The policy change will accomplish portions of the Development, Relief, and Education for Alien Minors (DREAM) Act, legislation that has stalled in Congress amid Republican opposition.
Obama has a massive lead over presumptive GOP nominee Mitt Romney among Hispanic voters, but criticism from immigration activists over the administration’s deportation policies has intensified in recent weeks. Earlier this week a government report showed the administration’s attempt to cut back on deportations of law-abiding illegal immigrants has had little effect.
Hispanic voters could be key in the swing states of Florida, Virginia, Colorado and Nevada, and elsewhere.
"It's a medium-risk, high-reward strategy," said Democratic strategist Jamal Simmons. "I think you risk angering people who are upset about immigration, yes. But for a president who’s got to win Florida, Nevada, Colorado, it is definitely something that can give the Latino community something to rally around."
A number of Republicans criticized the move, arguing it could be illegal.
"How can the administration justify allowing illegal immigrants to work in the U.S. when millions of Americans are unemployed?" said Rep. Lamar Smith (R-Texas), chairman of the House Judiciary Committee. "President Obama and his administration once again have put partisan politics and illegal immigrants ahead of the rule of law and the American people."
Sen. Lindsey GrahamLindsey Olin GrahamThis Thanksgiving, skip the political food fights and talk UFOs instead Biden move to tap oil reserves draws GOP pushback Schumer-McConnell dial down the debt ceiling drama MORE (R-S.C.) said on Twitter that Obama's action could be unlawful.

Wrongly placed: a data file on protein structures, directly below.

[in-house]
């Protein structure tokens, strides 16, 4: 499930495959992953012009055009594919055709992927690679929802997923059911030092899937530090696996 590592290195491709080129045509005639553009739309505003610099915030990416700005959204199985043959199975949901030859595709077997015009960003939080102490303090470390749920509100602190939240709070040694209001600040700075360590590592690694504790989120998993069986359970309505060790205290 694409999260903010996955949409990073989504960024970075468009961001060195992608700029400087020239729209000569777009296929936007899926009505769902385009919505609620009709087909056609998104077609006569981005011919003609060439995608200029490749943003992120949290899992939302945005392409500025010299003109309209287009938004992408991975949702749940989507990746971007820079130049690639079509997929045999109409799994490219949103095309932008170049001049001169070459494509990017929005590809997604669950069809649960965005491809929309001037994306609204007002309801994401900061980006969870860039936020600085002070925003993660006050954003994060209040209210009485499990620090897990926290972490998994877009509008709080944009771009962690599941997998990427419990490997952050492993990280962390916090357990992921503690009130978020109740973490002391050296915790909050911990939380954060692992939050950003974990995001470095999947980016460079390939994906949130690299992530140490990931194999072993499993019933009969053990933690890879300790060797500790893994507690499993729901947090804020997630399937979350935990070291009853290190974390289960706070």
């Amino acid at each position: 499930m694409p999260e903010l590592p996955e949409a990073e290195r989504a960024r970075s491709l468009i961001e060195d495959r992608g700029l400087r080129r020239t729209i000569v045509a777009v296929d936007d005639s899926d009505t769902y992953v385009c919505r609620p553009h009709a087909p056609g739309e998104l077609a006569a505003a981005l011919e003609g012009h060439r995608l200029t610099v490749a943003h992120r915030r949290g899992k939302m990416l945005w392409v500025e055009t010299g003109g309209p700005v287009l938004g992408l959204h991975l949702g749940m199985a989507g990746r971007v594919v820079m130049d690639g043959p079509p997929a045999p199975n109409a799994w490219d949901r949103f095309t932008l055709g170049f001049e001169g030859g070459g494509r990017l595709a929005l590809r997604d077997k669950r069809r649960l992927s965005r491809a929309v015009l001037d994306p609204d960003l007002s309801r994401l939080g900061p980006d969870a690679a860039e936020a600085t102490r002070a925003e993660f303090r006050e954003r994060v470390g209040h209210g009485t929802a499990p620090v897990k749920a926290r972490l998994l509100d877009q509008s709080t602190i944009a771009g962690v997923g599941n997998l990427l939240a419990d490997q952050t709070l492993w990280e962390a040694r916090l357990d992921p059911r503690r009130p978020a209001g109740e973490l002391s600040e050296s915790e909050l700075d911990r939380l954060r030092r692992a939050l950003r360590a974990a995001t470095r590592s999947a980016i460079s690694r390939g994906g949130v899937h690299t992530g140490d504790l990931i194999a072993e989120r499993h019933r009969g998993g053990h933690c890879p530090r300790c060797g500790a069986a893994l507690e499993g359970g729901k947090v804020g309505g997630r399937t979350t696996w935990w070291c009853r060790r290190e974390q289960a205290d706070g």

“President Obama’s attempt to go around Congress and the American people is at best unwise and possibly illegal,” Graham said in a Tweet.
“This type of policy proposal, regardless of motivation, will entice people to break our laws,” Graham said in another tweet.
Sen. Marco RubioMarco Antonio RubioRubio: Dropping FARC from terrorist list threatens Colombians, US security This Thanksgiving, skip the political food fights and talk UFOs instead Human rights groups sound alarm over Interpol election MORE (R-Fla.) praised the policy but criticized Obama for going around Congress.
“Today’s announcement will be welcome news for many of these kids desperate for an answer, but it is a short term answer to a long term problem," the Cuban American Rubio said in a statement. "And by once again ignoring the Constitution and going around Congress, this short term policy will make it harder to find a balanced and responsible long term one.”